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How do Mindfulness-Based Programs Improve Depression Symptoms: Selflessness, Valence, or Valenced Self?


The current study investigated purported mechanisms by which mindfulness-based programs (MBP) improve depression symptoms, specifically, whether mindfulness-related changes in the processing of self-referential and/or emotionally valenced information are associated with improvements in depression symptoms. Four domains of the Self-Reference Task (SRT)—valence bias, self-bias, negative self-bias and positive self-bias in memory recall—were assessed before and after an 8-week MBP in 95 individuals with mild-severe depression symptoms. Associations between pre-post intervention changes in SRT biases and improvements in mindfulness skill acquisition and depression symptoms were examined. Intervention-related changes in SRT biases were also examined as a function of treatment response. Mindfulness skill acquisition from baseline to week eight was significantly associated with decreased self-bias and decreased negative self-bias. Improvement in depression symptom severity from baseline to week 20 was significantly associated with pre-to-post intervention decreases in negative valence bias and increases in positive self bias, but not changes in self-bias or negative self bias. Changes in valence bias significantly interacted with treatment response, while self biases did not. These findings suggest that MBPs decrease depression symptoms through changes in valence and valenced self rather than a global reduction in self-referential processing.

Trial registration NCT01831362

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This work was supported by the National Institutes of Health (Grant K23-AT006328-01A1); the National Institutes of Health (NIH) Science of Behavior Change Common Fund Program through an award administered by the National Center for Complementary and Integrative Health (Grant UH2AT009145); the Mind and Life Institute; Sam Harris and the Brown University Contemplative Studies Initiative. The views presented here are solely the responsibility of the authors and do not necessarily represent the official views of the NIH.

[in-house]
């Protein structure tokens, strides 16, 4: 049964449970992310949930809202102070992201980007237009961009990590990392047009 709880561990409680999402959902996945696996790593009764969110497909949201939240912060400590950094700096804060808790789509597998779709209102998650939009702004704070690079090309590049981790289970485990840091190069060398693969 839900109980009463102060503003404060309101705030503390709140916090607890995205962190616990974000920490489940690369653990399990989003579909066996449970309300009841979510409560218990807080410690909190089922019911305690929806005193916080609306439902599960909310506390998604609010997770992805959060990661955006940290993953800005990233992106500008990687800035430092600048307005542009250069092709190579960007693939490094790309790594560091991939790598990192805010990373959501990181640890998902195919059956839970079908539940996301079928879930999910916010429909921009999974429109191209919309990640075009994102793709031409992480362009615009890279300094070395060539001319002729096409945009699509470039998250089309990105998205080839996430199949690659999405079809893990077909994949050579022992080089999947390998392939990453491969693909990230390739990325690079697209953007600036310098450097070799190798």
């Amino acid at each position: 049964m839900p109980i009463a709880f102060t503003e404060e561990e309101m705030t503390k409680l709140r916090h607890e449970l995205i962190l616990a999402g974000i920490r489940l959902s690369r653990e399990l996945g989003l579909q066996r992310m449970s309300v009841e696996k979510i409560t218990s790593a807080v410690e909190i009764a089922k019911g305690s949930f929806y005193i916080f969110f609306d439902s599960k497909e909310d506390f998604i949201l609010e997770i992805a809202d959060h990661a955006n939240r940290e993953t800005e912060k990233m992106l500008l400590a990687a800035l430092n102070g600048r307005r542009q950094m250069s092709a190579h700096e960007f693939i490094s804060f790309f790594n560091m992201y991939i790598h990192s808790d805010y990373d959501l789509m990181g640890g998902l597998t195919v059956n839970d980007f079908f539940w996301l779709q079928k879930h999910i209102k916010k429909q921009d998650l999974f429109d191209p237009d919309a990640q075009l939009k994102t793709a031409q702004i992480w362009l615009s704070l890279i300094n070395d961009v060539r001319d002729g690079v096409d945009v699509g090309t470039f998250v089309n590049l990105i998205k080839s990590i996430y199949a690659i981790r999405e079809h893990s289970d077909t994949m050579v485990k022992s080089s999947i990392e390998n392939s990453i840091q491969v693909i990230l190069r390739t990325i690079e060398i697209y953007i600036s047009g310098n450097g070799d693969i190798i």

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Correspondence to Willoughby B. Britton.

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Conflict of interest

W.B.B. and J.R.L receive payments for providing trainings and education in scientific literacy, meditation safety, and trauma-informed mindfulness. W.B.B. and J.R.L are nominally affiliated with the Mindfulness Center at Brown University which generates income by offering mindfulness classes to the public. W.B.B. is a MBSR and MBCT teacher and has received financial compensation for this role. W.B.B is the founder of Cheetah House, a RI non-profit organization that provides information about meditation-related difficulties, individual consultations, and support groups, as well as educational trainings to meditation teachers, clinicians, educators and mindfulness providers. This interest has been disclosed to and is being managed by Brown University, in accordance with its Conflict of Interest and Conflict of Commitment policies.

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This study was carried out in accordance with the provisions of the World Medical Association Declaration of Helsinki.

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All participants provided written, informed consent approved by the Brown University Institutional Review Board.

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No animal studies were carried out by the authors for this paper.

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Alejandre-Lara, A.L., Canby, N.K., Wesbecher, K.D. et al. How do Mindfulness-Based Programs Improve Depression Symptoms: Selflessness, Valence, or Valenced Self?. Cogn Ther Res 46, 668–685 (2022).

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  • Mindfulness
  • Depression
  • Mechanism
  • Self-related processing
  • Emotional valence